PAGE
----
Bhagyashree Bachhav glanced at her phone, hoping for a distraction to calm her nerves. She was about to defend her dissertation for a Ph.D. in Chemical and Biomolecular Engineering in December 2020.
“A message popped up on my LinkedIn feed about a new gene therapy startup in San Francisco,” she said. “I was impressed by their mission and immediately reached out to the CEO, Alexis Rovner, telling her I was headed into my dissertation defense and asking if we could chat later. And by the way, was she hiring?”
It wasn’t the first time Bachhav felt pulled to an area of science outside her immediate experience. She had focused on pharmaceutical technology as an undergraduate and hoped to pivot into researching gene circuits in mammalian cells at Rice.
“I thought what Laura Segatori was doing was so innovative and cool. But I was unsure of joining the Segatori lab because I did not have a background in cell biology. “But as I would come to know in the next few years, the most important thing to cultivate during your Ph.D. is your mindset. Testing your hypothesis to its limits and critically examining every aspect of the outcome. The initial learning curve was steep, but I started my Ph.D. with a curiosity about the field which over the years turned into a genuine passion.”
“My Ph.D. research is in synthetic biology, and I enjoy that aspect of engineering cells — to develop genetic circuits that interface with the stress-response machinery of the cells, with the ultimate goal of controlling cellular fate and enhancing recombinant protein production,” said Bachhav.
Segatori was supportive throughout Bachhav’s years in her lab, specifically during the early period when Bachhav was learning the basic experimental protocols in cell biology.
"Laura wanted me to have an overall level of understanding of how my specialized knowledge fits with the rest of the industry. It would not be enough to just publish my research, but also be able to communicate about my work there.”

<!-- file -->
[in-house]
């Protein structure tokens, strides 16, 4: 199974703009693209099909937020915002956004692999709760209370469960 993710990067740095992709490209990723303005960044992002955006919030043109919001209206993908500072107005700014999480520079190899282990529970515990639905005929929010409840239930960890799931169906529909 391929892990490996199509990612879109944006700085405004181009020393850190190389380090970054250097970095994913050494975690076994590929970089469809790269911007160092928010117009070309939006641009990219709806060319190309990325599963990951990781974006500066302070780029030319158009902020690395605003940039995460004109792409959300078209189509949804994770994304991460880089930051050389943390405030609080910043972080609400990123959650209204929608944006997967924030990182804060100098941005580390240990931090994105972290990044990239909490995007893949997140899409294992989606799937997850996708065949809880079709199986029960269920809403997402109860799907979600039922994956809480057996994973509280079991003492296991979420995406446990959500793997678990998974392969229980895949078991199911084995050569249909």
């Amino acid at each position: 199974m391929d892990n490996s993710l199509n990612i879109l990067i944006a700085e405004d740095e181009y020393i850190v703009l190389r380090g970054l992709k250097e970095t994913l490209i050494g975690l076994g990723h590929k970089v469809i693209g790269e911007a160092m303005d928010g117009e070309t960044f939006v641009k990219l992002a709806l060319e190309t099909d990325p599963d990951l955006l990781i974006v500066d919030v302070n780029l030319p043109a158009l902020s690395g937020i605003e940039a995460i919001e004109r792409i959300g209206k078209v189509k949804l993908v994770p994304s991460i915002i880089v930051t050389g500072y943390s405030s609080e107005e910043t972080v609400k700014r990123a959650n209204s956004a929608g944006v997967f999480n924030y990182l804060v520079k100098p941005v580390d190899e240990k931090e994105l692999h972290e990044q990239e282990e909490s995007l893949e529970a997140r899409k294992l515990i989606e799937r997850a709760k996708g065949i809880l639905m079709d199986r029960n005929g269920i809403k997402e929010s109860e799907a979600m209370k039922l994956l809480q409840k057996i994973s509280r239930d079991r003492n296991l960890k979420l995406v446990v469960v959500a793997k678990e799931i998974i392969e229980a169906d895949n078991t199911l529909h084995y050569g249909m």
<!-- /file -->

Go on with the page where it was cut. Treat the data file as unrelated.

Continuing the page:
To achieve that goal, Bachhav began enrolling in presentation workshops, speaker training, and communication classes.
Her communication efforts paid off. Not only could she explain her research and its relevance to a wide variety of audiences, she could also talk about what she would bring to an employer. Three weeks after her dissertation, Bachhav moved to San Francisco to work with the CEO she had messaged prior to her defense.
“64x Bio is a synthetic biology company engineering efficient cell lines for cell and gene therapy biomanufacturing,” said Bachhav. “Gene therapy has become a popular choice, with vectors delivering genetic material (DNA or RNA) to treat or cure diseases. There are many approved gene therapies but manufacturing them is a problem. Even to get to the clinical trial stage, the cost is prohibitively expensive, and each dose can cost thousands of dollars. This severely limits our ability to bring gene therapies to patients.”
Scientists began studying viruses as a potential transportation medium in the 1970s. Today’s viral vectors (carriers) are viruses that have been modified to deliver treatment instead of their original infectious payload. The treatments carried by viral vectors are often gene therapies.